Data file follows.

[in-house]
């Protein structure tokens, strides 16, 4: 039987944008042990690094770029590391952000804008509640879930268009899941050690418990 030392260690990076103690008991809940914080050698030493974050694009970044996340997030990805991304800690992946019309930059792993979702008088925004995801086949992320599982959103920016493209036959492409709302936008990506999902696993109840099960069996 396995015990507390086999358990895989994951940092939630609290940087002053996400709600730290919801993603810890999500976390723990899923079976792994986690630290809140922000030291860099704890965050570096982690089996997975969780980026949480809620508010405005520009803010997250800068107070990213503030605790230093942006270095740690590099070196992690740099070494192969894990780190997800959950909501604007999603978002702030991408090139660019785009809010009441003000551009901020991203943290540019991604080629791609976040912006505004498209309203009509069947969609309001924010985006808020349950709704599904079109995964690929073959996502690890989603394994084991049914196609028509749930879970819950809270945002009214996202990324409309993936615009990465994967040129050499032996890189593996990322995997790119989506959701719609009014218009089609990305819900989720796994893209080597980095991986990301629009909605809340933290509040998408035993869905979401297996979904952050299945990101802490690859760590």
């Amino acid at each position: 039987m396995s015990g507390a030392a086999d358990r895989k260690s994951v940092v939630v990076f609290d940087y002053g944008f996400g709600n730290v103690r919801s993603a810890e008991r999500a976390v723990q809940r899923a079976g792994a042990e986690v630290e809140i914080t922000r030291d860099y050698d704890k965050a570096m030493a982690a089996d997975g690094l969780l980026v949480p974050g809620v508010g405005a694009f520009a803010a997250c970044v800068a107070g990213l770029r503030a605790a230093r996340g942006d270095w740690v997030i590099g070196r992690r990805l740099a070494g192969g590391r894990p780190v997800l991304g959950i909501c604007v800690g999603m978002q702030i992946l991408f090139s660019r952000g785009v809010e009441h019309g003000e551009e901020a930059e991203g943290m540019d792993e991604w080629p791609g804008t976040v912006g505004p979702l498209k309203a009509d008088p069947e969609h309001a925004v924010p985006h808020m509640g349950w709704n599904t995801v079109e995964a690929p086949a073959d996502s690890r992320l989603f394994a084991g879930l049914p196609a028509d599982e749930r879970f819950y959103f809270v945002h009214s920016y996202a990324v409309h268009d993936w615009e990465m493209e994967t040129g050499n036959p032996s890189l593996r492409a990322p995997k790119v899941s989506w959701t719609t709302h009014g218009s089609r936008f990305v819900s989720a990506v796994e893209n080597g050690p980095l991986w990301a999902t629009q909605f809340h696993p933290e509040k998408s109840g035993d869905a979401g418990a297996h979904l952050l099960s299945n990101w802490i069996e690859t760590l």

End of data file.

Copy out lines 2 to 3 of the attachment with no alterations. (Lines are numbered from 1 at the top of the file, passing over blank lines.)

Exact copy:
């Protein structure tokens, strides 16, 4: 039987944008042990690094770029590391952000804008509640879930268009899941050690418990 030392260690990076103690008991809940914080050698030493974050694009970044996340997030990805991304800690992946019309930059792993979702008088925004995801086949992320599982959103920016493209036959492409709302936008990506999902696993109840099960069996 396995015990507390086999358990895989994951940092939630609290940087002053996400709600730290919801993603810890999500976390723990899923079976792994986690630290809140922000030291860099704890965050570096982690089996997975969780980026949480809620508010405005520009803010997250800068107070990213503030605790230093942006270095740690590099070196992690740099070494192969894990780190997800959950909501604007999603978002702030991408090139660019785009809010009441003000551009901020991203943290540019991604080629791609976040912006505004498209309203009509069947969609309001924010985006808020349950709704599904079109995964690929073959996502690890989603394994084991049914196609028509749930879970819950809270945002009214996202990324409309993936615009990465994967040129050499032996890189593996990322995997790119989506959701719609009014218009089609990305819900989720796994893209080597980095991986990301629009909605809340933290509040998408035993869905979401297996979904952050299945990101802490690859760590």
């Amino acid at each position: 039987m396995s015990g507390a030392a086999d358990r895989k260690s994951v940092v939630v990076f609290d940087y002053g944008f996400g709600n730290v103690r919801s993603a810890e008991r999500a976390v723990q809940r899923a079976g792994a042990e986690v630290e809140i914080t922000r030291d860099y050698d704890k965050a570096m030493a982690a089996d997975g690094l969780l980026v949480p974050g809620v508010g405005a694009f520009a803010a997250c970044v800068a107070g990213l770029r503030a605790a230093r996340g942006d270095w740690v997030i590099g070196r992690r990805l740099a070494g192969g590391r894990p780190v997800l991304g959950i909501c604007v800690g999603m978002q702030i992946l991408f090139s660019r952000g785009v809010e009441h019309g003000e551009e901020a930059e991203g943290m540019d792993e991604w080629p791609g804008t976040v912006g505004p979702l498209k309203a009509d008088p069947e969609h309001a925004v924010p985006h808020m509640g349950w709704n599904t995801v079109e995964a690929p086949a073959d996502s690890r992320l989603f394994a084991g879930l049914p196609a028509d599982e749930r879970f819950y959103f809270v945002h009214s920016y996202a990324v409309h268009d993936w615009e990465m493209e994967t040129g050499n036959p032996s890189l593996r492409a990322p995997k790119v899941s989506w959701t719609t709302h009014g218009s089609r936008f990305v819900s989720a990506v796994e893209n080597g050690p980095l991986w990301a999902t629009q909605f809340h696993p933290e509040k998408s109840g035993d869905a979401g418990a297996h979904l952050l099960s299945n990101w802490i069996e690859t760590l």